Maria Farrell admits that comparing smartphones to abusive men (they try to keep you from friends and family, they make it hard to study or go to work, they constantly follow you and check up on you) might seem to trivialize domestic partner violence, but, as she points out, feminists have long been pointing out both the literal and metaphorical ways in which tech replicates misogyny.
In the same way that patriarchy extracts "emotional labor" from women, tech extracts "attention labor" from users.
Farrell asks us to imagine what a phone that worked for its users (rather than corporations) would look like and how it would perform: "It wouldn’t share our data with random companies that want to exploit or manipulate us, or with governments whose acts can harm us. It would tell us in plain language what it’s doing and why. It wouldn’t run background software on behalf of organizations that don’t work for us, and it wouldn’t hide what it was doing because it knew we wouldn’t like it. It wouldn’t be pockmarked with vulnerabilities that hostile agents exploit and sell to the highest bidder. It would give access to our data as and when we wanted, but also not bug us too much with opt-ins. That’s because it would use machine-learning to understand and enact what we want, instead of to manipulate us into serving others first."
It's a vision I share, and, as Farrell reminds us, "Everything is impossible until it's inevitable."
Farrell's feminist lens brings many of the questions of surveillance, control, and late-stage capitalism into sharp relief.
Here are some of the ways our unequal relationship with our smartphones is like an abusive relationship:
* They isolate us from deeper, competing relationships in favour of superficial contact – ‘user engagement’ – that keeps their hold on us strong. Working with social media, they insidiously curate our social lives, manipulating us emotionally with dark patterns to keep us scrolling.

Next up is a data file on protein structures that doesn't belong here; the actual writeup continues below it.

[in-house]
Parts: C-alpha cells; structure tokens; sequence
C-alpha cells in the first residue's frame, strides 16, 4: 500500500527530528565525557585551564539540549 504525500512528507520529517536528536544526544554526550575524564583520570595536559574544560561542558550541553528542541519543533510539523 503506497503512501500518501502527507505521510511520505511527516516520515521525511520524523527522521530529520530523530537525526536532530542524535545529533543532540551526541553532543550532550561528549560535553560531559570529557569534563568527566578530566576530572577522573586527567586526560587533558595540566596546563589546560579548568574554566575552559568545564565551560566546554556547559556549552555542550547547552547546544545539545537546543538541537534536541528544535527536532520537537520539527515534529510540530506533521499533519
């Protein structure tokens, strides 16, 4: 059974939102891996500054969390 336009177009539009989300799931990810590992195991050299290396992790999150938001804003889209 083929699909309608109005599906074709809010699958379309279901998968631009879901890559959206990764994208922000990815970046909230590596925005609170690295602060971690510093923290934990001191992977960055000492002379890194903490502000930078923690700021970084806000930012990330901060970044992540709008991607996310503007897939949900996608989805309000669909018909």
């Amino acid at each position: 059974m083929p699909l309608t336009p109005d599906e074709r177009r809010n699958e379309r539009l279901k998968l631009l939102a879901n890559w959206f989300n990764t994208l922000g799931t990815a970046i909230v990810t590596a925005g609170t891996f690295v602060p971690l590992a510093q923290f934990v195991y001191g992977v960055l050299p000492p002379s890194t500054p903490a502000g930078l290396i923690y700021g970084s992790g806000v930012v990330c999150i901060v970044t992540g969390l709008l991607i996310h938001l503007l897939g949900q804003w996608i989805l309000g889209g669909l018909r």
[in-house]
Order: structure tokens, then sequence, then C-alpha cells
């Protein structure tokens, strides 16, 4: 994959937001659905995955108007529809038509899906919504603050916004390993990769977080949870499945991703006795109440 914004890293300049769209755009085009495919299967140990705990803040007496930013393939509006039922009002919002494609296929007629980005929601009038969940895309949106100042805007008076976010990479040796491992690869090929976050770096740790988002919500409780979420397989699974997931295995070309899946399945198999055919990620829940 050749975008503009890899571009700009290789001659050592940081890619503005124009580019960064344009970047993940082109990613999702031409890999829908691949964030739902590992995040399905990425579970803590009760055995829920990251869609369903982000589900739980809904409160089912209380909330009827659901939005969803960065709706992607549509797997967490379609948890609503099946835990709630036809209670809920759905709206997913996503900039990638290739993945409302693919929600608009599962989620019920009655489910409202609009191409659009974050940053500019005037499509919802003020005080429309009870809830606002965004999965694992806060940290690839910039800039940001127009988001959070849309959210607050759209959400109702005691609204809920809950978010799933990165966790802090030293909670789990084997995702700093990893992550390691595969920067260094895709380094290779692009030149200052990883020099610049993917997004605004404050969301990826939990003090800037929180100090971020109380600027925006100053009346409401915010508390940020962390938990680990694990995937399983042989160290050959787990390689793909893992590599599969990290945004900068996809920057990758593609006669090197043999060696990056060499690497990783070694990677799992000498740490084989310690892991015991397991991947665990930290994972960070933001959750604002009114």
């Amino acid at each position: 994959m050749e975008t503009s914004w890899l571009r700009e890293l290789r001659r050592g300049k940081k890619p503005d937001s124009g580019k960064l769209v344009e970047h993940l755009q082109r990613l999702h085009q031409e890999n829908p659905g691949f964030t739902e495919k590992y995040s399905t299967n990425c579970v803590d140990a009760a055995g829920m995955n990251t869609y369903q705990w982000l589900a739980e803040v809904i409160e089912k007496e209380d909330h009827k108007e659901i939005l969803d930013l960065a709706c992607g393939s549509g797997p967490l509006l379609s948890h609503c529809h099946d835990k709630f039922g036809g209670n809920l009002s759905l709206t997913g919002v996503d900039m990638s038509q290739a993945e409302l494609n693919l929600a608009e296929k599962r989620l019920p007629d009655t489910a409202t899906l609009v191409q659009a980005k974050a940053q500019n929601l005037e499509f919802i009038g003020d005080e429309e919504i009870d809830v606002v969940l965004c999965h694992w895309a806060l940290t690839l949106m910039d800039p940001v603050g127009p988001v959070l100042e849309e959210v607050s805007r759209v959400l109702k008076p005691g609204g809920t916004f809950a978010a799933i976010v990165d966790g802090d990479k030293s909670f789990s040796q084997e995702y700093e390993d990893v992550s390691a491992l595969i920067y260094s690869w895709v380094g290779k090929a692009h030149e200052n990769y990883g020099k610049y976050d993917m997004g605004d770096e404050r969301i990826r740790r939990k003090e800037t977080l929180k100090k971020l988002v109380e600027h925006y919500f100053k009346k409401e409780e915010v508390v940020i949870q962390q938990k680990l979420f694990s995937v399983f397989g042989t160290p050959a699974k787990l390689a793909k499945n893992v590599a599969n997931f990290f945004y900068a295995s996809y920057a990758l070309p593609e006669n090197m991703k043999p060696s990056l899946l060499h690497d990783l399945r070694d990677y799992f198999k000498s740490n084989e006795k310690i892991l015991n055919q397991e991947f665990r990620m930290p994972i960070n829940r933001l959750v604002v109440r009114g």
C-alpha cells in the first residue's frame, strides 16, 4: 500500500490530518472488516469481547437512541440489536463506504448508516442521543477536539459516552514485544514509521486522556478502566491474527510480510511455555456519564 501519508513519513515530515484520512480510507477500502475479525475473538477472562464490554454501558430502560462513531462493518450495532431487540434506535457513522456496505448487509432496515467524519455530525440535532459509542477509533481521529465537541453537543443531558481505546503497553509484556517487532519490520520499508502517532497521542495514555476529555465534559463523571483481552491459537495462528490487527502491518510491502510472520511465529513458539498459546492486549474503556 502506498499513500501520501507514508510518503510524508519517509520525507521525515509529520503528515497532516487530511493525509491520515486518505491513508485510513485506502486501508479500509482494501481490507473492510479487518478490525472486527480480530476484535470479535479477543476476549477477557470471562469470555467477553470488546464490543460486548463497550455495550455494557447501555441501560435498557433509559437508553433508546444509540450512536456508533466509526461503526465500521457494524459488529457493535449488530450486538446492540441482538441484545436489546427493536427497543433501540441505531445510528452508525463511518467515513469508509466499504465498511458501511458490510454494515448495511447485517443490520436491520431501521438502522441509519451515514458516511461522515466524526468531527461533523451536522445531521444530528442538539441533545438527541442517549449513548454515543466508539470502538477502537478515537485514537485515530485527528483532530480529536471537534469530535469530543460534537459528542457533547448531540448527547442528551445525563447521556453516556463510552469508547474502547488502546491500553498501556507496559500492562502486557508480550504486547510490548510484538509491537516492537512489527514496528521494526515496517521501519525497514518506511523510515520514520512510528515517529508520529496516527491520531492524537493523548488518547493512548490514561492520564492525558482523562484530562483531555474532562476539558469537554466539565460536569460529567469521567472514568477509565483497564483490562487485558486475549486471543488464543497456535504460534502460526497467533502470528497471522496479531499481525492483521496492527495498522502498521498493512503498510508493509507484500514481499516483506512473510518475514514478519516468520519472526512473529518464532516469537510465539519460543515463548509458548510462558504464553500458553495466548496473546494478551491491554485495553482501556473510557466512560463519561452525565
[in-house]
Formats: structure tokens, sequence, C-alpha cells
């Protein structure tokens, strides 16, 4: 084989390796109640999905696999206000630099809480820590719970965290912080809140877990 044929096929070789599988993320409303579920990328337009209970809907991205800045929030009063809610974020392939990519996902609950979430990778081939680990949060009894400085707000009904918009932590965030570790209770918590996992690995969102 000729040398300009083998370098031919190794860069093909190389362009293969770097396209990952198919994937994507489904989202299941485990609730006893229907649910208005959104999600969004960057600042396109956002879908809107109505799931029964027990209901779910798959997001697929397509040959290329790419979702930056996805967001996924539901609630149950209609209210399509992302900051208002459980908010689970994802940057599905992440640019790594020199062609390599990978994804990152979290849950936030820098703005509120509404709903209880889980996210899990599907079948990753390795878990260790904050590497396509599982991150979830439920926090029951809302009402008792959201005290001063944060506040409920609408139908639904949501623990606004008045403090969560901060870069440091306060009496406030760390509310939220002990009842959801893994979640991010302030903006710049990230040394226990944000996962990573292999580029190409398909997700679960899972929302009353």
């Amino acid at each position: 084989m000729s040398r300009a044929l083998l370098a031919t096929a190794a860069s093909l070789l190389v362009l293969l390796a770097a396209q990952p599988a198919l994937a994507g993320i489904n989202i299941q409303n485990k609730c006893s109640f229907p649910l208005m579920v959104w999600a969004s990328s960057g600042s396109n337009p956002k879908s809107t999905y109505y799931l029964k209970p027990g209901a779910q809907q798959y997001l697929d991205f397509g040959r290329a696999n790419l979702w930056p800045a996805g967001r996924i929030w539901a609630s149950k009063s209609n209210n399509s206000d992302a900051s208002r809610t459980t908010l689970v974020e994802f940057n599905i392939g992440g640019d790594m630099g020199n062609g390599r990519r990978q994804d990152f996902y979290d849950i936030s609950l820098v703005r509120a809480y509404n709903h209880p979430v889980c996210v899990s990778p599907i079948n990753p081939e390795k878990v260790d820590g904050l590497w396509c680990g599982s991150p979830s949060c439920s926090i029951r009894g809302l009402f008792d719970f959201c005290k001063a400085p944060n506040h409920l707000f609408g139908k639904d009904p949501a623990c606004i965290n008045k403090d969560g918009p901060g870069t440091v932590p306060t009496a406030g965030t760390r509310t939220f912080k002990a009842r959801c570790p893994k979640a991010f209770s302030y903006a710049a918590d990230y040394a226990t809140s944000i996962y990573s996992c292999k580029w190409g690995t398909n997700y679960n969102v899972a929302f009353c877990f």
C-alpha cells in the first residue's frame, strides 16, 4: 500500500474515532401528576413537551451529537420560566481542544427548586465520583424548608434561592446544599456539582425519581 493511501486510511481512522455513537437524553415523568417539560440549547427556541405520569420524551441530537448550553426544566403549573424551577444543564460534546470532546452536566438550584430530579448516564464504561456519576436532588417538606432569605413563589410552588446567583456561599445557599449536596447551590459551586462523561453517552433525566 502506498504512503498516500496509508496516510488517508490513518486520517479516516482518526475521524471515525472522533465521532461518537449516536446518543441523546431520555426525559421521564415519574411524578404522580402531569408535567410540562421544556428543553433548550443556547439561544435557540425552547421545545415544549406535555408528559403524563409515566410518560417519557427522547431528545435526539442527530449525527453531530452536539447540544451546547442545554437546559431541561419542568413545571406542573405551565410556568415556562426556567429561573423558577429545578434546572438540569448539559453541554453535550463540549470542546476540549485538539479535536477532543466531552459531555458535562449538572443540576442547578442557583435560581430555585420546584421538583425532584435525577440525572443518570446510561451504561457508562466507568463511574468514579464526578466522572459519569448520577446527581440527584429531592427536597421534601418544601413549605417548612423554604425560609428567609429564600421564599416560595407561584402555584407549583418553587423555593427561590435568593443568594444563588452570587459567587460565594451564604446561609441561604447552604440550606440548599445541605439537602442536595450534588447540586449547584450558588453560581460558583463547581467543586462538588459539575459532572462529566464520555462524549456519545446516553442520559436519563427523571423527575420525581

* They tell us the onus is on us to manage their behavior. It’s our job to tiptoe around them and limit their harms. Spending too much time on a literally-designed-to-be-behaviorally-addictive phone? They send company-approved messages about our online time, but ban from their stores the apps that would really cut our use. We just need to use willpower. We just need to be good enough to deserve them.
* They betray us, leaking data / spreading secrets. What we shared privately with them is suddenly public. Sometimes this destroys lives, but hey, we only have ourselves to blame. They fight nasty and under-handed, and are so, so sorry when they get caught that we’re meant to feel bad for them. But they never truly change, and each time we take them back, we grow weaker.
* They love-bomb us when we try to break away, piling on the free data or device upgrades, making us click through page after page of dark pattern, telling us no one understands us like they do, no one else sees everything we really are, no one else will want us.
* It’s impossible to just cut them off. They’ve wormed themselves into every part of our lives, making life without them unimaginable. And anyway, the relationship is complicated. There is love in it, or there once was. Surely we can get back to that if we just manage them the way they want us to?
Feminism explains our (toxic) relationships with our smartphones [Maria Farrell/The Conversationalist]
(via Crooked Timber)